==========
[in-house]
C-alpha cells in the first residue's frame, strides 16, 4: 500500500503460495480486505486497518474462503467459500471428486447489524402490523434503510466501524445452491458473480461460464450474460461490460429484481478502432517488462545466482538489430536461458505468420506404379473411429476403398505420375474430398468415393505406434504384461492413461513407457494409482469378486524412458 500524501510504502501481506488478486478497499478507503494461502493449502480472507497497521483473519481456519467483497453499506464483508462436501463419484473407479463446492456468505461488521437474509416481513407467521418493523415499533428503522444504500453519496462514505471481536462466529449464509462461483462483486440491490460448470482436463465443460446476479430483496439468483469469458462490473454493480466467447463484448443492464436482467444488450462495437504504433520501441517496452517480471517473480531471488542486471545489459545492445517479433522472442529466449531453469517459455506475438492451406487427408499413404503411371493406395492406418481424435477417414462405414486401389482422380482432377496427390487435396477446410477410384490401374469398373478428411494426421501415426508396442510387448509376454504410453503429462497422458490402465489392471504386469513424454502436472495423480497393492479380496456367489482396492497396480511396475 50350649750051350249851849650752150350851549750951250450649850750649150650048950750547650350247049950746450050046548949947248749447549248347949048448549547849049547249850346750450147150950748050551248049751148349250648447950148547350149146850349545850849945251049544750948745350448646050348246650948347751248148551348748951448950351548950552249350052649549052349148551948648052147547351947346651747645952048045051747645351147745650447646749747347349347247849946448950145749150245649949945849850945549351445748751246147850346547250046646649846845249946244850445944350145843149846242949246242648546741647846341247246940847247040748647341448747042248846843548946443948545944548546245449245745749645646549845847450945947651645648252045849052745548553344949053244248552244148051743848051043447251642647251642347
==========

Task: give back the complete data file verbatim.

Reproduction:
[in-house]
C-alpha cells in the first residue's frame, strides 16, 4: 500500500503460495480486505486497518474462503467459500471428486447489524402490523434503510466501524445452491458473480461460464450474460461490460429484481478502432517488462545466482538489430536461458505468420506404379473411429476403398505420375474430398468415393505406434504384461492413461513407457494409482469378486524412458 500524501510504502501481506488478486478497499478507503494461502493449502480472507497497521483473519481456519467483497453499506464483508462436501463419484473407479463446492456468505461488521437474509416481513407467521418493523415499533428503522444504500453519496462514505471481536462466529449464509462461483462483486440491490460448470482436463465443460446476479430483496439468483469469458462490473454493480466467447463484448443492464436482467444488450462495437504504433520501441517496452517480471517473480531471488542486471545489459545492445517479433522472442529466449531453469517459455506475438492451406487427408499413404503411371493406395492406418481424435477417414462405414486401389482422380482432377496427390487435396477446410477410384490401374469398373478428411494426421501415426508396442510387448509376454504410453503429462497422458490402465489392471504386469513424454502436472495423480497393492479380496456367489482396492497396480511396475 50350649750051350249851849650752150350851549750951250450649850750649150650048950750547650350247049950746450050046548949947248749447549248347949048448549547849049547249850346750450147150950748050551248049751148349250648447950148547350149146850349545850849945251049544750948745350448646050348246650948347751248148551348748951448950351548950552249350052649549052349148551948648052147547351947346651747645952048045051747645351147745650447646749747347349347247849946448950145749150245649949945849850945549351445748751246147850346547250046646649846845249946244850445944350145843149846242949246242648546741647846341247246940847247040748647341448747042248846843548946443948545944548546245449245745749645646549845847450945947651645648252045849052745548553344949053244248552244148051743848051043447251642647251642347